Learning Disability Today
Supporting professionals working in learning disability and autism services

Positive behavioural support of people with learning disabilities during the pandemic

Positive Behaviour Support (PBS), a person-centred approach to supporting people with a learning disability, helped many staff develop creative solutions and cope with the negative impact of the Covid-19 restrictions, according to new research.

The study published in the British Journal of Learning Disability looked at whether PBS could still be provided to people with a learning disability during the pandemic and whether it impacted on quality of life.

Researchers surveyed 58 staff, who had recently completed an accredited PBS programme, and asked them to rate the impact of Covid?19 on factors related to PBS. It found that the negative aspects commonly related to restricted activities and social contact of the person being supported. The positive aspects reflected staff creativity in finding solutions and the positive use of the extra time they spent with those they supported.

What is Positive Behaviour Support?

In the past few years Positive Behaviour Support in the UK has developed from a process implemented by a very small but committed group of people to a movement which is now embedded in government policy. It is an understanding of the behaviour of an individual based on an assessment of the social and physical environment in which the behaviour happens.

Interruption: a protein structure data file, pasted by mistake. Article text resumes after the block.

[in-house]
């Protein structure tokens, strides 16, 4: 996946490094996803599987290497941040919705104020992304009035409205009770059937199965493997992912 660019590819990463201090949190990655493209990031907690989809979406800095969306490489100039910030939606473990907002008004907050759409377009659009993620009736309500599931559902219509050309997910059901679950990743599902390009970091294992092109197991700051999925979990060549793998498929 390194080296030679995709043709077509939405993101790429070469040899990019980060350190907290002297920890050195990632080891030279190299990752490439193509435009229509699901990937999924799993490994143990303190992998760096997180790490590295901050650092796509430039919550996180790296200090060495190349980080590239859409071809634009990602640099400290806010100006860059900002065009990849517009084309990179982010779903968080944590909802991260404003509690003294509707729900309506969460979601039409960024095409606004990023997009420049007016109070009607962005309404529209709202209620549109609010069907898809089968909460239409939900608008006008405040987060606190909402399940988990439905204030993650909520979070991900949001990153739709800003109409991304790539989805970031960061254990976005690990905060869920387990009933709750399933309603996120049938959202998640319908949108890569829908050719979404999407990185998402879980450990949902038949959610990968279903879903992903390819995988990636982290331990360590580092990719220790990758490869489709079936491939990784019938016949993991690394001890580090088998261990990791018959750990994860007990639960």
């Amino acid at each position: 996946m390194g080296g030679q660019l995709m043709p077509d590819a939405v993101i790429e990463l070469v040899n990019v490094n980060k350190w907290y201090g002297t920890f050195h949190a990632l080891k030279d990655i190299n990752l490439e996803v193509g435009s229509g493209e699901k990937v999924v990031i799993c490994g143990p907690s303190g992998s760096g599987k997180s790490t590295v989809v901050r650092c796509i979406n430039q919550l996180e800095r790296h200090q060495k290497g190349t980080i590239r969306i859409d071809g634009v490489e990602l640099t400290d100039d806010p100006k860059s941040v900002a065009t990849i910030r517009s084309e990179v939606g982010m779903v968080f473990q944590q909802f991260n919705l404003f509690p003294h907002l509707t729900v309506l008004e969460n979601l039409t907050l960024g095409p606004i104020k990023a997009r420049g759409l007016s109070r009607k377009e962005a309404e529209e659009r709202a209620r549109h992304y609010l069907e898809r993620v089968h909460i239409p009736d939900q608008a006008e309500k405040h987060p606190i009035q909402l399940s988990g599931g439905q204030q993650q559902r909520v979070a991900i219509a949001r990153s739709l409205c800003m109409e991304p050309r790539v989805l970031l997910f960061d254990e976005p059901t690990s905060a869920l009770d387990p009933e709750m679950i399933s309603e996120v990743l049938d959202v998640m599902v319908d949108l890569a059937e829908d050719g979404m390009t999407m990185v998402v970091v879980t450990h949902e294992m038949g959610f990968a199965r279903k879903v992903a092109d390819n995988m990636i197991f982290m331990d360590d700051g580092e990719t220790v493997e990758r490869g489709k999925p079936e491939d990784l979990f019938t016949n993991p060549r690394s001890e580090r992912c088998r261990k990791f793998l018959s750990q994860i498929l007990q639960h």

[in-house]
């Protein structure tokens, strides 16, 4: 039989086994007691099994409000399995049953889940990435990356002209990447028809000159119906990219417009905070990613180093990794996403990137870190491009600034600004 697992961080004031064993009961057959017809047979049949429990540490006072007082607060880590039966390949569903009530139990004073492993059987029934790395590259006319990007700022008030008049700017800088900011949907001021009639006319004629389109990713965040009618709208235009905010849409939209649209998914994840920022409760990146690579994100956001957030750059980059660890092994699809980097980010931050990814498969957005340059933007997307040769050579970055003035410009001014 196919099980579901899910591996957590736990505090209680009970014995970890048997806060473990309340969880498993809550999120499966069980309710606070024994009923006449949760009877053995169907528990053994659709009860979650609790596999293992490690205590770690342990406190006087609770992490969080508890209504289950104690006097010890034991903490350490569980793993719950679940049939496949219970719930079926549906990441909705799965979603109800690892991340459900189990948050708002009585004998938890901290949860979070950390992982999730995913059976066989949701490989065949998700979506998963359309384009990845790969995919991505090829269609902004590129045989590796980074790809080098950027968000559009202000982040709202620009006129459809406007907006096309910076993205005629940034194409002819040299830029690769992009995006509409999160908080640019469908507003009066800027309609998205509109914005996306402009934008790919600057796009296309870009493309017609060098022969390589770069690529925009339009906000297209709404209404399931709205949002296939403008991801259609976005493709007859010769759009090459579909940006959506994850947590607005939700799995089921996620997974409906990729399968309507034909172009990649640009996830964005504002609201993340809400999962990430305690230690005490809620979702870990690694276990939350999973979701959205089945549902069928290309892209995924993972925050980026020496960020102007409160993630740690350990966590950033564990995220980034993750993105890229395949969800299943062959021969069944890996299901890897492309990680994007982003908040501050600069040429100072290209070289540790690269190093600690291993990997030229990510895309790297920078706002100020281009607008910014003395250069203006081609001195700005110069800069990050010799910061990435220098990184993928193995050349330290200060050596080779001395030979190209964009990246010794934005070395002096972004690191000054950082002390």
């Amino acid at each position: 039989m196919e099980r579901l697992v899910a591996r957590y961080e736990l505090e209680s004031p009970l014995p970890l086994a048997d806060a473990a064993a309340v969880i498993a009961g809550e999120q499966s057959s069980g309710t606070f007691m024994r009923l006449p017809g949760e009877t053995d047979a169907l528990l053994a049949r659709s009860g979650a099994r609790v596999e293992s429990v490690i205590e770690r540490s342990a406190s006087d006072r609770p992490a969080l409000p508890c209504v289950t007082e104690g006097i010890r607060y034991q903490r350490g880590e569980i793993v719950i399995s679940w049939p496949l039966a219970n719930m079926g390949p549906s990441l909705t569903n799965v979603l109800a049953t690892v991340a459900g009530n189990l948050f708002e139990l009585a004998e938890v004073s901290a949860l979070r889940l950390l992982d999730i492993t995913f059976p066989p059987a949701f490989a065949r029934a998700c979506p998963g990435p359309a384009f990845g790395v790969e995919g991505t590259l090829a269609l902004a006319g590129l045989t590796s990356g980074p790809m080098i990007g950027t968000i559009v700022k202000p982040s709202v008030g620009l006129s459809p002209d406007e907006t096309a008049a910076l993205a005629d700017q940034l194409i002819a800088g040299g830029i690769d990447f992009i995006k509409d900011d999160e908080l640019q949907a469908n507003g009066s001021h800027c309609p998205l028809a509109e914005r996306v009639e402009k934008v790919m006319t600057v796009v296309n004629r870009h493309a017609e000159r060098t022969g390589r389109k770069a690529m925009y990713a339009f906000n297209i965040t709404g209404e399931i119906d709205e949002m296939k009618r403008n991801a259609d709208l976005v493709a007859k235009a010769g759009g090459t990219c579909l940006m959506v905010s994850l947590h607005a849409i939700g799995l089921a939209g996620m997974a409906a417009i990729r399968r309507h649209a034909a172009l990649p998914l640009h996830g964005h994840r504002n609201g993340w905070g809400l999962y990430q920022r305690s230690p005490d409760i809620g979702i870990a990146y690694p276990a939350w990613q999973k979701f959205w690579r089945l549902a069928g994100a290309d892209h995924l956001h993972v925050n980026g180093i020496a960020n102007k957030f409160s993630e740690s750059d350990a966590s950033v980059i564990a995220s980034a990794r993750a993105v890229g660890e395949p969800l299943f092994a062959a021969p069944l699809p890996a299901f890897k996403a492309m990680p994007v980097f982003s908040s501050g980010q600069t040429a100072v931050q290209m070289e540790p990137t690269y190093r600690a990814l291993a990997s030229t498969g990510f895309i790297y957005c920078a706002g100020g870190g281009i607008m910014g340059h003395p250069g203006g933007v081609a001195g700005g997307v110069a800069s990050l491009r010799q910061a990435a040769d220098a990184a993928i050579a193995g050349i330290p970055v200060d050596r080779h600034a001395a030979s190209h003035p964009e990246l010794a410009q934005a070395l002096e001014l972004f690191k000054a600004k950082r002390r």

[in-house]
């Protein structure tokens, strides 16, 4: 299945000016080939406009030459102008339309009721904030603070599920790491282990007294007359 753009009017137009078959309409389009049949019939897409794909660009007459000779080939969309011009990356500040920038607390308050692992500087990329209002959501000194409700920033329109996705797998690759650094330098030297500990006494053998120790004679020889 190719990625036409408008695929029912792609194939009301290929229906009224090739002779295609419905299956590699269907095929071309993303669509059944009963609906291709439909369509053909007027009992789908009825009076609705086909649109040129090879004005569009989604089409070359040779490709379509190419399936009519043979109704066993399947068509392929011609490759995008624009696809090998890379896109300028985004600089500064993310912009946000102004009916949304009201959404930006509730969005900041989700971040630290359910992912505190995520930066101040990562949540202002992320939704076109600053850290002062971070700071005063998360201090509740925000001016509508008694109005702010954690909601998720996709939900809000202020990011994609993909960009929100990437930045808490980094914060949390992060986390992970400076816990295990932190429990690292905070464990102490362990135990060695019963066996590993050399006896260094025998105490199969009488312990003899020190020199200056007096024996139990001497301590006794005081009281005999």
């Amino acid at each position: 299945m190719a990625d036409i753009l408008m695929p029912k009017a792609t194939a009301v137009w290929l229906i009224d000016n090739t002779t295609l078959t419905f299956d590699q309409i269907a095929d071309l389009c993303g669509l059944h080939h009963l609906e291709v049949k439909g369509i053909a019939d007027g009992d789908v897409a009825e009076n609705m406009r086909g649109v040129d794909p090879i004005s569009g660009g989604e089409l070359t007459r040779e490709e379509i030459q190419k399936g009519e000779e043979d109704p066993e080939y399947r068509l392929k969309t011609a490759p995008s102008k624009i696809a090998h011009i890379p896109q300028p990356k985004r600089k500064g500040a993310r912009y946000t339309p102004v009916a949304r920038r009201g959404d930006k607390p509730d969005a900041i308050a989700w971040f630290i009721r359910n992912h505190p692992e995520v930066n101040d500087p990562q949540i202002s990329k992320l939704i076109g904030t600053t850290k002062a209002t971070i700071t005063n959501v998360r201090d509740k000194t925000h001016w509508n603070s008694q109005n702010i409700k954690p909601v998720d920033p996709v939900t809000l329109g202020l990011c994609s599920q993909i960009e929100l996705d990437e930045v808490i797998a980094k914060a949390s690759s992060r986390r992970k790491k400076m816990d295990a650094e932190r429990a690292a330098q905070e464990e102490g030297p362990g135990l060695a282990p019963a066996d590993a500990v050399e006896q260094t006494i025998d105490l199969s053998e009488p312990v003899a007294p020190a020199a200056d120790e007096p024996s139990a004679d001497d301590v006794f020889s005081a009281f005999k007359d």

It also includes the views of the individual and everyone involved, and uses this understanding to develop support that improves the quality of live for the person and others who are involved with them.

Lockdown restrictions during the pandemic impacted significantly on the quality of life of people with a learning disability because many rely on the support of others to help them to access community activities, socialise and structure their day. The main changes were that people with an intellectual disability could not go out or see family and friends as often. Staff came up with new things to do for the people they supported, and PBS learning seemed to help staff to cope.

The researchers added: “Many participants were also able to use their PBS learning to create practical, evidence?based solutions to address the challenges posed by the restrictions. Overall, the results suggest that PBS learning went some way to help the majority of staff cope with the impact of Covid?19 restrictions on their ability to support people with an intellectual disability.”

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